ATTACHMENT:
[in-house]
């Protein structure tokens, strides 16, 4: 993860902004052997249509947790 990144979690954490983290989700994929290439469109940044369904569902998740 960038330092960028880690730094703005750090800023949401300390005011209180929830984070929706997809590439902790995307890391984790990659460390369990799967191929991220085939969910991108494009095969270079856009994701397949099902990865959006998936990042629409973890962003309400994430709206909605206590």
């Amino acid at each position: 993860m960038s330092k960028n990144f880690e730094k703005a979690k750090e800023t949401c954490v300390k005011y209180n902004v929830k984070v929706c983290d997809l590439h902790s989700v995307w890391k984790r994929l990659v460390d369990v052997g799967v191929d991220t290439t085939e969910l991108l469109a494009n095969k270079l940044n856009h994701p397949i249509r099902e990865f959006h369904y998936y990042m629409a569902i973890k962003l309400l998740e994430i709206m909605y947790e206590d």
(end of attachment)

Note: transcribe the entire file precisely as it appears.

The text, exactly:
[in-house]
């Protein structure tokens, strides 16, 4: 993860902004052997249509947790 990144979690954490983290989700994929290439469109940044369904569902998740 960038330092960028880690730094703005750090800023949401300390005011209180929830984070929706997809590439902790995307890391984790990659460390369990799967191929991220085939969910991108494009095969270079856009994701397949099902990865959006998936990042629409973890962003309400994430709206909605206590």
């Amino acid at each position: 993860m960038s330092k960028n990144f880690e730094k703005a979690k750090e800023t949401c954490v300390k005011y209180n902004v929830k984070v929706c983290d997809l590439h902790s989700v995307w890391k984790r994929l990659v460390d369990v052997g799967v191929d991220t290439t085939e969910l991108l469109a494009n095969k270079l940044n856009h994701p397949i249509r099902e990865f959006h369904y998936y990042m629409a569902i973890k962003l309400l998740e994430i709206m909605y947790e206590d």